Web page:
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IPO

IPO

Delisted in Taiwan, drug maker is looking to raise funds on Hong Kong’s exchange

PUBLISHED : Friday, 30 March, 2018, 1:34pm
UPDATED : Friday, 30 March, 2018, 6:42pm

JHL Biotech, a Taiwanese developer of cheaper alternatives to patent-protected biological drugs, is looking to raise US$250 million by re-listing on another stock exchange after taking its shares off the island’s bourse last month. 

Hong Kong has become an attractive option for the firm since an impending revamp of the rules will allow the listing of biotechnology firms that do not have a profit track-record from as soon as next month. The company needs to fund costly clinical trials for the cancer drugs it is developing.

We want to raise US$250 million, which demands a market valuation of US$1 billion and we are not going to get that on the Taipei Exchange
Racho Jordanov, chief executive, JHL Biotech

“We want to raise US$250 million, which demands a market valuation of US$1 billion and we are not going to get that on the Taipei Exchange,” said chief executive Racho Jordanov. 

JHL Biotech, based in Zhubei, Hsinchu county, floated 3 per cent of its shares on the over-the-counter market operated by the Taipei Exchange in September 2015. 

It did not raise any funds from the listing, since the shares were given to underwriters which sold them to public investors to pay for the listing expenses. 

The company said in February that its shareholders had voted in favour of a voluntary delisting from the bourse just 29 months after the flotation. 

“We think some other exchanges are going to be better for us. The Emerging Stock Market of the Taipei Exchange was too small for us to raise enough money to support our development,” Jordanov said. 

The so-called biosimilar drugs that JHL is developing cost US$100 million to US$200 million per product and take eight years or more to develop, compared to US$800 million and over a decade for original new drugs, according to JHL’s annual report. 

Biosimilar medicines must achieve the same or better safety and efficacy levels compared to the original biological drug, and can only be commercialised after the original’s patent expires. 

Biological drugs can comprise sugars, proteins, nucleic acids or cells and tissues, unlike conventional drugs made of pure chemicals that are much cheaper and less complicated to develop and replicate. 

“Biologics are revolutionising medicine because they are safer than chemical molecules and they target the disease directly,” Jordanov said.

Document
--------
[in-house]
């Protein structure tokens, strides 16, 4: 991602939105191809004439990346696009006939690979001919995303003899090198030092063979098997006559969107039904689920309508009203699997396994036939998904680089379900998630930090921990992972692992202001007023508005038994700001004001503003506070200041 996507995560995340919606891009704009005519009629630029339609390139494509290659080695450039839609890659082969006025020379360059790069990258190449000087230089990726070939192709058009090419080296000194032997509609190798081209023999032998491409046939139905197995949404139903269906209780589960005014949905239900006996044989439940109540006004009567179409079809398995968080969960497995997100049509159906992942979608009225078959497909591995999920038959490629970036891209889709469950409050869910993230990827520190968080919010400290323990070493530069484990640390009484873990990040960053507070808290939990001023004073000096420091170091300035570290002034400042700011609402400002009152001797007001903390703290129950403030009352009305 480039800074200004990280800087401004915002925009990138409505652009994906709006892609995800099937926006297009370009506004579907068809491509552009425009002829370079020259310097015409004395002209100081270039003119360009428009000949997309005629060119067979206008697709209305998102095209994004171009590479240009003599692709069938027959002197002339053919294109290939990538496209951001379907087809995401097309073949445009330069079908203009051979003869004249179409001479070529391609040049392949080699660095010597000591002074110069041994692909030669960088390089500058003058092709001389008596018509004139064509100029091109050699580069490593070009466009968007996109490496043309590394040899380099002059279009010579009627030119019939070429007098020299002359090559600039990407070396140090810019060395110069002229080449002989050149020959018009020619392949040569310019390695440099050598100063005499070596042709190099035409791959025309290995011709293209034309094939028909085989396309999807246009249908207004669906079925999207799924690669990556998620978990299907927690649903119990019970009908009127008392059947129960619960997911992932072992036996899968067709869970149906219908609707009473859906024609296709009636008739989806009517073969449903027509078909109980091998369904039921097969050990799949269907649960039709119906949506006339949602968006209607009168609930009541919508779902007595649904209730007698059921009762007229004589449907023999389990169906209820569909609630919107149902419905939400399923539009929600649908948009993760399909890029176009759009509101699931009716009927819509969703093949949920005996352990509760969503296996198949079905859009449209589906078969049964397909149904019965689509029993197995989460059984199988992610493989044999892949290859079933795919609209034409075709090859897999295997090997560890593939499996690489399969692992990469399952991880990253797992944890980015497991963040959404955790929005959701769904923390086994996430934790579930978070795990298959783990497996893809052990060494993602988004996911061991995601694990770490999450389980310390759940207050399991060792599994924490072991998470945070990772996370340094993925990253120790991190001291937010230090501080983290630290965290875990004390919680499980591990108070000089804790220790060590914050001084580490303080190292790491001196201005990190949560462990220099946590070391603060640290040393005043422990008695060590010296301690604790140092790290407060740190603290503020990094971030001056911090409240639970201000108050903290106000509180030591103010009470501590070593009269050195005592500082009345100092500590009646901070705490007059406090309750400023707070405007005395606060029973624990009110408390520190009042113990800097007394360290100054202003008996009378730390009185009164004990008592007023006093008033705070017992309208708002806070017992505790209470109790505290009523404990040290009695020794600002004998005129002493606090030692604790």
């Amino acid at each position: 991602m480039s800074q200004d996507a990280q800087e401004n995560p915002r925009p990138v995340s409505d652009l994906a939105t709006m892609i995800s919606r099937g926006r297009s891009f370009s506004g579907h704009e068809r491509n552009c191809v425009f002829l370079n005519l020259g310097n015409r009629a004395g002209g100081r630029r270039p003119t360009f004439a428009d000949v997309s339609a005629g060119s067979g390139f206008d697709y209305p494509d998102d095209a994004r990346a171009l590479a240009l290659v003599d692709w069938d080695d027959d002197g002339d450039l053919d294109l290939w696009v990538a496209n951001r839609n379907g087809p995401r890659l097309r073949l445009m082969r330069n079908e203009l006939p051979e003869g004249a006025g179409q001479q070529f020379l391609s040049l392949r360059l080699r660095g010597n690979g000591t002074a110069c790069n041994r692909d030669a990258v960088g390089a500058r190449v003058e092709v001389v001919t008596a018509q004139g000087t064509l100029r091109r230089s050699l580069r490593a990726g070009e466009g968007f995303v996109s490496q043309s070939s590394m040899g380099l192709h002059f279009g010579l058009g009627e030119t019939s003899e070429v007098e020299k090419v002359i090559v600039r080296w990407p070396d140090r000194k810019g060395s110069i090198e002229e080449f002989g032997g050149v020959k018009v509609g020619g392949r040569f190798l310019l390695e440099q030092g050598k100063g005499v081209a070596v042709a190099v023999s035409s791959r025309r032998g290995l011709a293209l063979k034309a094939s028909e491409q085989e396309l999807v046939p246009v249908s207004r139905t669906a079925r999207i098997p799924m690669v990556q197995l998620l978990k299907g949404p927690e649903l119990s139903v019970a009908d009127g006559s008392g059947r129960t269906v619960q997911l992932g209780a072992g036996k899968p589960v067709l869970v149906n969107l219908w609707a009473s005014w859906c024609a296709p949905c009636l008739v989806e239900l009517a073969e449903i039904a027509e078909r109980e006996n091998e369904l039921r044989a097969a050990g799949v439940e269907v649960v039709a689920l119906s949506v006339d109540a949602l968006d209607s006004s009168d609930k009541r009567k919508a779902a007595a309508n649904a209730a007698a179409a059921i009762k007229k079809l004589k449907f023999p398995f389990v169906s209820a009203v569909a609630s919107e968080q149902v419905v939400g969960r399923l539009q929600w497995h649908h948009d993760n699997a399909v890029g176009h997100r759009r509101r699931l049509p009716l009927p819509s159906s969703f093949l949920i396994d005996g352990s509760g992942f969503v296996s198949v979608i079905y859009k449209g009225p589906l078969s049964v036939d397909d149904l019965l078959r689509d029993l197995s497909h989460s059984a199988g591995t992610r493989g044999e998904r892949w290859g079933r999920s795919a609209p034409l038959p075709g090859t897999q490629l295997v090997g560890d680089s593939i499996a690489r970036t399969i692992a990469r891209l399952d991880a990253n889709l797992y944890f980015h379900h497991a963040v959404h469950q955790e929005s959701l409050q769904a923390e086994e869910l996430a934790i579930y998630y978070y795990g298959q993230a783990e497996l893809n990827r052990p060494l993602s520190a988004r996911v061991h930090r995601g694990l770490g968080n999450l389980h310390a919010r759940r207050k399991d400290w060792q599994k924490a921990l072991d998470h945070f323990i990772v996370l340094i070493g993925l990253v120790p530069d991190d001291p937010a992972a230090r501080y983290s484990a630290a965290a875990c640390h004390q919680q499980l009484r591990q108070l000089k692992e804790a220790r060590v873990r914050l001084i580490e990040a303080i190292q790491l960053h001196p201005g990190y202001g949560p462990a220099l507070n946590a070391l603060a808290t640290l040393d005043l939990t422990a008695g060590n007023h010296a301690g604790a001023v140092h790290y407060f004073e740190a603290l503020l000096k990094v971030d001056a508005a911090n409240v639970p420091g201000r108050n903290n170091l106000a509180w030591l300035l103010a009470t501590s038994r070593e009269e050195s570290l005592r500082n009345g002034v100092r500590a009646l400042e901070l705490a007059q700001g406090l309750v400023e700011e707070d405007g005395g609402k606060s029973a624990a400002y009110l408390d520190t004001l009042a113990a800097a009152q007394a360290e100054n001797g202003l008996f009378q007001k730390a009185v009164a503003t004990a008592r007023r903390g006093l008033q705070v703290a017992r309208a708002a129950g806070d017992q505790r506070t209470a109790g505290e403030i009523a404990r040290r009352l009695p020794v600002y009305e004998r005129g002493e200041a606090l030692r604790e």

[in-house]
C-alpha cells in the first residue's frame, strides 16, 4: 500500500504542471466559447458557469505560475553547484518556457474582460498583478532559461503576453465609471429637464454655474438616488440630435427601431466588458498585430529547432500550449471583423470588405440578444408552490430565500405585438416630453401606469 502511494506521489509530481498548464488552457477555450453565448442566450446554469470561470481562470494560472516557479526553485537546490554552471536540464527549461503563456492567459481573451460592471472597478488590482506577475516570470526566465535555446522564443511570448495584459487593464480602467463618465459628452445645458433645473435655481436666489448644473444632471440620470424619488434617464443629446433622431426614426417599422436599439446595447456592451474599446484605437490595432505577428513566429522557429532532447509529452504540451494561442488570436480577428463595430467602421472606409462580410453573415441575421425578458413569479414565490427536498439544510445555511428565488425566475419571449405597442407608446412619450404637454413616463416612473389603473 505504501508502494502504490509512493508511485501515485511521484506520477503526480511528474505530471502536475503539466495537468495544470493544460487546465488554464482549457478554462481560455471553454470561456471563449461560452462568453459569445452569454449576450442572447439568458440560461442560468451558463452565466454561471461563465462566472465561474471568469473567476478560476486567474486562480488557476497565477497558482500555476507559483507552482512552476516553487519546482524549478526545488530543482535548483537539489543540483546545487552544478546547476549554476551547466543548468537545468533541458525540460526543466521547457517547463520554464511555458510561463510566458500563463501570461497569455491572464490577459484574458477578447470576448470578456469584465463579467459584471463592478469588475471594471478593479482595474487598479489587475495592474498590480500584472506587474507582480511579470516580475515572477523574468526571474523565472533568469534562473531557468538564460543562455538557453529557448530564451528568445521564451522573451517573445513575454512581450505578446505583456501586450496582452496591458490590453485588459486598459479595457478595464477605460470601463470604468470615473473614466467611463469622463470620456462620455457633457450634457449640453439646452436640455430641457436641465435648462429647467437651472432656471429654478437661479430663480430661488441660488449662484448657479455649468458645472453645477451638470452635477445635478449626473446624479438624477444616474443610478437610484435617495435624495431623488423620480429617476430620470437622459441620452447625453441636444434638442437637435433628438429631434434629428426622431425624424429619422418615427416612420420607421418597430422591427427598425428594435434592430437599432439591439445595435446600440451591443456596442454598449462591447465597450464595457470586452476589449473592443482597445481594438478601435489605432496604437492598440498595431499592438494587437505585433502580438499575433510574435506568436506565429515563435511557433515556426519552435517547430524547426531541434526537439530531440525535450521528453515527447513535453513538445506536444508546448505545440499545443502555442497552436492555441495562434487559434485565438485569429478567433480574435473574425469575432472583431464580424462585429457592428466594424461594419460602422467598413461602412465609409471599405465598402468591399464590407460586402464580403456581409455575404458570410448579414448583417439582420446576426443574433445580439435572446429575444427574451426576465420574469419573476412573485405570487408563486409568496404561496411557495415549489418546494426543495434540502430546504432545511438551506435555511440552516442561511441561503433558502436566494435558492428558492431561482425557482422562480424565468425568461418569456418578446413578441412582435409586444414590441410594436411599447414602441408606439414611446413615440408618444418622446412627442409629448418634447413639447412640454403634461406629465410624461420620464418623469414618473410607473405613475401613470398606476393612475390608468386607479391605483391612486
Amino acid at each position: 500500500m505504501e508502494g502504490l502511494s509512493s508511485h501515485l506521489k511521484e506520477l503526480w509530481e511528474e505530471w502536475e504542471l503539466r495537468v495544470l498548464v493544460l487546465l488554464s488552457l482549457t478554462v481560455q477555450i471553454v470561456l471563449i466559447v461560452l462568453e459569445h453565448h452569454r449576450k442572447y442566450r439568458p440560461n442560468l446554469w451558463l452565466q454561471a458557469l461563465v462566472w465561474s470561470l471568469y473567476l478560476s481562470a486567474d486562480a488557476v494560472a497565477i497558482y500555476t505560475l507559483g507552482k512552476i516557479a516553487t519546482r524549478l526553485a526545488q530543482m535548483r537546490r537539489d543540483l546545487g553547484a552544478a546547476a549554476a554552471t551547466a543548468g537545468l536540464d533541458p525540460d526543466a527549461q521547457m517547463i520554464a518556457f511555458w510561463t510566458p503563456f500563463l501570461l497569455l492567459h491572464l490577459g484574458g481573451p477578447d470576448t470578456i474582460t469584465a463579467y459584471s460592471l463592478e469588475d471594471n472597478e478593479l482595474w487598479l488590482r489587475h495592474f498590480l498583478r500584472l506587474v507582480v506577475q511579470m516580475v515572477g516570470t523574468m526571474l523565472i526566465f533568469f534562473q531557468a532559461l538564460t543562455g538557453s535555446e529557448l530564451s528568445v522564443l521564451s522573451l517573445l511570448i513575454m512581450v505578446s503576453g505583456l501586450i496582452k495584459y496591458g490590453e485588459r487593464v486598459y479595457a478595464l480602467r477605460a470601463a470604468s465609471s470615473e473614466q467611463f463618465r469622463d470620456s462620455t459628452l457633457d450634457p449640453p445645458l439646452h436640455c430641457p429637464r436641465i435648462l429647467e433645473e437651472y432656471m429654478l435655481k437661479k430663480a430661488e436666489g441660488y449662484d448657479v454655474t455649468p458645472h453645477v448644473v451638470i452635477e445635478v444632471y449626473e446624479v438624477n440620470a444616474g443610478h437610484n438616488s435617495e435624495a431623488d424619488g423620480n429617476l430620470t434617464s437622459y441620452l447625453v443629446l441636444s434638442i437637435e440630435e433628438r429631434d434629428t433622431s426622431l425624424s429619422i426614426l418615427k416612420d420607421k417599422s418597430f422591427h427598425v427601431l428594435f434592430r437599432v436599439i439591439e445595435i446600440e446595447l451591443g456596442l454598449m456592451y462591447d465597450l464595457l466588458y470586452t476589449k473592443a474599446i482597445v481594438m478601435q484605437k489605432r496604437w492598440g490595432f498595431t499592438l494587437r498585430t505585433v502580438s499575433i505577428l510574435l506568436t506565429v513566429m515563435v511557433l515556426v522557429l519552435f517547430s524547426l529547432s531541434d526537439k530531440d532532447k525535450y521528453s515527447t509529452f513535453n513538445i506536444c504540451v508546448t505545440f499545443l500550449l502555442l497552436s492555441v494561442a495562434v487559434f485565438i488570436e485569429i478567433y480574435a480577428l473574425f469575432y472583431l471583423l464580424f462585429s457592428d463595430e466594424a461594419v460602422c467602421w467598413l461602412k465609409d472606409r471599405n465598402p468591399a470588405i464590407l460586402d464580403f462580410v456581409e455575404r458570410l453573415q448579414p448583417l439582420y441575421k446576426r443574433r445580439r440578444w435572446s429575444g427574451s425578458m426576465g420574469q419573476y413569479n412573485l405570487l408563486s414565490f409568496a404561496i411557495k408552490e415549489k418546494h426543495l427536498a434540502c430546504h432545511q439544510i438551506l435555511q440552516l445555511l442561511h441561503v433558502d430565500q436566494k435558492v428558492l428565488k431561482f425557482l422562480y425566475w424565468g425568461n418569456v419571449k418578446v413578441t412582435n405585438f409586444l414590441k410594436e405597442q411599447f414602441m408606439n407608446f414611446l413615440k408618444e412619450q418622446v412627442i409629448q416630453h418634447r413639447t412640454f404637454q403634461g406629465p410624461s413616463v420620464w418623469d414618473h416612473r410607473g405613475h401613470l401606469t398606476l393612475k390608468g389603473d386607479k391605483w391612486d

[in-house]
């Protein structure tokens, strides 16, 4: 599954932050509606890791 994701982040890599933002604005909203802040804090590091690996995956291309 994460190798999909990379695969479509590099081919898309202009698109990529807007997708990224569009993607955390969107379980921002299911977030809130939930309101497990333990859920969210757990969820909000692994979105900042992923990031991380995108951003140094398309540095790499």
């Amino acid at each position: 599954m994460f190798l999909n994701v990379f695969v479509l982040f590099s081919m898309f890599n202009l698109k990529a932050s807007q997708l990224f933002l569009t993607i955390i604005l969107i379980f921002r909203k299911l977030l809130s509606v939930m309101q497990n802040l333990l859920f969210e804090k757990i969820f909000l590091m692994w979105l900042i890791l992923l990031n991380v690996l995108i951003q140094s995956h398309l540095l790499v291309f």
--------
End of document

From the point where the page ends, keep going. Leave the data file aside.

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Rose Lin, co-founder and general manager of JHL, said the firm, which has some 240 employees, has raised US$215 million from private shares sales since it was set up in 2012. 

Both Lin and Jordanov had worked at Genentech, a unit of Swiss health care giant Roche Group, for more than 20 years. 

JHL has so far spent around US$155 million on developing drugs for various cancers, the construction of a plant in Hshinchu for pilot production and another in Wuhan, in the mainland, for large-scale manufacturing. 

This set-up allows it to comply with mainland regulations that require commercialised products to be made at the same plant used to make materials for third-phase clinical trials – the last round before commercialisation can be approved. 

Disappointing phase-three trial results reported by several Taiwan-listed biotech firms in the past few years have caused their share prices to plunge and damaged investors’ confidence in the sector, Lin said. 

“We have raised enough money to carry us through to the point where we have made five clinical trial applications with three phase-one trials under way in Europe, but we have big phase-three clinical trials coming up and we need to raise money from the capital markets that can support the growth of a successful company,” Jordanov said. 

Although JHL is also considering listing on New York’s Nasdaq exchange, Jordanov said: “We are very excited about the opportunity to list in Hong Kong.

“Investors in this part of the world appreciate the development of biosimilars more than investors in the US market, because [in Asia] the government subsidises health care and biosimilars address exactly that need [to reduce drug costs].” 

According to its latest available annual report, in April last year 12.9 per cent of JHL was owned by French drugs major Sanofi, 11.6 per cent by Biomark Capital whose largest shareholder is Russian nanotechnology investor Rusnanao, and 11.1 per cent by venture capital major Sequoia Capital. 

JHL’s net loss for the last six months of last year amounted to NT$520.7 million (US$17.9 million), on revenues of NT$136 million.

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